In the present study, we evaluated the meiotic kinetics of oocytes derived from SF according to the Pre-IVM culturing time and the concentration of PACAP. The results showed that the kinetics of oocyte meiotic resumption rapidly changed after maturation for 18 h. As shown in Table 2, the rate of GV after 24 h is 64.9 %, but Park et al (Park et al., 2016) showed that the rate of GV after 24 h was only 20.6 % using oocytes derived from MF. Thus, the spontaneous maturation of oocyte is related to the follicle size. This finding was inconsistent with that of a previous study showing that the incidences of maturation for oocytes from various follicle sizes have no significant difference on the first meiotic division, except for oocytes from large follicles (McGaughey et al., 1979). These conflicting results could reflect the composition and formulation of the employed oocyte IVM media. The GV rate in 18h pre-IVM differ between Table 2 (84.1%) and Table 3 (60.5%) due to the prolonged denuding time caused by a higher number of oocytes being used for the experiments. This result was consistent with previously published study showing that spontaneous oocyte maturation could result from the stress related to the artificial environment. Even with the difference of the GV rate between Table 2 and Table 3 on 18h pre-IVM, each experiment group was conducted under the same condition so the result is comparable within the group. The results of Table 3 indicate that the proportion of oocytes in the GV stage increased depending on the dose of PACAP as cAMP modulator. However, previous studies have reported that it is not clear whether the presence of a high cAMP concentration is effective for meiotic arrest (Conti et al., 2002). And, little is known about the actions of PACAP in follicular fluid (FF), where the concentration of PACAP in FF is only about fmol/ml. Therefore, we treated 1uM of PACAP for pre-IVM without additional experiment for the higher concentration of PACAP. Previous studies have shown a correlation between the PACAP concentration in FF and number of matured oocytes (Koppan et al., 2012). The high PACAP concentration in FF might correlate to a low oocyte number, while the low PACAP concentration might correlate with a higher number of retrieved oocytes. As shown in previous studies, PACAP affects oocyte physiology. In rats, it is described that PACAP inhibits or accelerates meiotic maturation in oocytes according to the presence of enclosed cumulus (Apa et al., 1997). But, in mouse, it is reported that meiotic maturation was severely impaired by PACAP treatment (Cecconi et al., 2004). Here, we demonstrated that PACAP could act as a meiotic inhibitor for pre-IVM even though effect of PACAP on IVM have contradictory aspects.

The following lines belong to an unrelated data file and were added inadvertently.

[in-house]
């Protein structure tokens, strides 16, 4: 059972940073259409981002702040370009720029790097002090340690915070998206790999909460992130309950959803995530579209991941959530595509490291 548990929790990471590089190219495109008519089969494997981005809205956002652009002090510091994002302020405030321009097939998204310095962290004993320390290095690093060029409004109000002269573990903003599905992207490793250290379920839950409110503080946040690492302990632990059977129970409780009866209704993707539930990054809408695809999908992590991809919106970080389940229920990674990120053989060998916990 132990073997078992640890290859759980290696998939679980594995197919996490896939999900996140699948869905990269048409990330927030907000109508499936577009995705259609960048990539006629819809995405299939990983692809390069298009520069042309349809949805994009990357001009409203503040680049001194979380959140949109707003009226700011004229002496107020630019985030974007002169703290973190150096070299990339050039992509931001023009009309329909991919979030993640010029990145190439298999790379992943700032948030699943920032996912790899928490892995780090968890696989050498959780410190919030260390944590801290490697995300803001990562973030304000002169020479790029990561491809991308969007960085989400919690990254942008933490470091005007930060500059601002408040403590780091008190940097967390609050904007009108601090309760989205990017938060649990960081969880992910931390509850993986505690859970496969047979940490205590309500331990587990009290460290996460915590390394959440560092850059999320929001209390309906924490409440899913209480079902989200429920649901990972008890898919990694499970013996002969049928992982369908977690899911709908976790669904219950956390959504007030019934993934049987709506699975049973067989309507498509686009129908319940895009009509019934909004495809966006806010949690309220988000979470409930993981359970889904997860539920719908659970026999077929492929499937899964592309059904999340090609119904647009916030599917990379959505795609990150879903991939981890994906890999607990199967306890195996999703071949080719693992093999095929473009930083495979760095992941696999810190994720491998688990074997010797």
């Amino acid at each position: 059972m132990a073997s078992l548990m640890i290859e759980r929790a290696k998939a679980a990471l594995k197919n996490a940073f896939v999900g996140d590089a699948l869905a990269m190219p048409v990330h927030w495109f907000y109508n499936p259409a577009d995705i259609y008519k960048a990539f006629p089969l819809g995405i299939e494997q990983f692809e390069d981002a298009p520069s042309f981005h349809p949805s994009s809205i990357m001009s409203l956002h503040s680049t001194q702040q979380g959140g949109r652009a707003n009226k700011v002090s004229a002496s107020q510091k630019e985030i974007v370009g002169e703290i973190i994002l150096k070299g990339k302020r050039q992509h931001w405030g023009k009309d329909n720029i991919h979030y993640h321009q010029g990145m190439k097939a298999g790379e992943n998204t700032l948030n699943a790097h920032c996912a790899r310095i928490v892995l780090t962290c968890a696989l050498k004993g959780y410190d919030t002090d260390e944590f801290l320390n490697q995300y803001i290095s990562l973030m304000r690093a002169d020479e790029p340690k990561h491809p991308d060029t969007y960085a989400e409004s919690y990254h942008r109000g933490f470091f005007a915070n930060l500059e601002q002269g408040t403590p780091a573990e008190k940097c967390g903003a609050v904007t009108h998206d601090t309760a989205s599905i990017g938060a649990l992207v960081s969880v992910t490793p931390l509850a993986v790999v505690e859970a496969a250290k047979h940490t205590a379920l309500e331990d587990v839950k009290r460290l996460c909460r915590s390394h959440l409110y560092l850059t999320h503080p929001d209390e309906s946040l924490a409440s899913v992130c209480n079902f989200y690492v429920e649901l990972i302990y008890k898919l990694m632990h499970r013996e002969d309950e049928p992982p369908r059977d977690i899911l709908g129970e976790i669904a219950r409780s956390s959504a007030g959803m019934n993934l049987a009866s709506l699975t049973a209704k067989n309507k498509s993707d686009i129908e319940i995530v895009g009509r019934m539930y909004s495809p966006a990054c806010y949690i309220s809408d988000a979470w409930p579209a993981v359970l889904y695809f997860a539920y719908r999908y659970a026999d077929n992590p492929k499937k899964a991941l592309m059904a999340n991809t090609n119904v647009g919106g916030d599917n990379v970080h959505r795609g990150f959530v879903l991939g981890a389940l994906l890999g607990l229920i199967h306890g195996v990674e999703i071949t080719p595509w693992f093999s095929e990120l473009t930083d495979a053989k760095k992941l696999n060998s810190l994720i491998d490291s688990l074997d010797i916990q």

In the present study, oocytes cultured with 1 μM of PACAP during Pre-IVM showed significantly improved nuclear maturation, although they were isolated from SF. The meiotic competence of oocytes derived from follicles of various follicular sizes has been previously reported with conflicting results. Both of the present and previous studies, the blocking rate of meiotic resumption in oocytes collected from SF was higher compared with that of oocytes derived from MF (Marchal et al., 2002). And, in contrast with our result, several previous studies have reported that the rate of first polar body extrusion in pre-IVM group using cAMP modulator is not significant compared with the control group (Zeng et al., 2014; Li et al., 2016). In comparison with previous reports, our results indicate that PACAP is an effective supplement to improve oocyte maturation during Pre-IVM.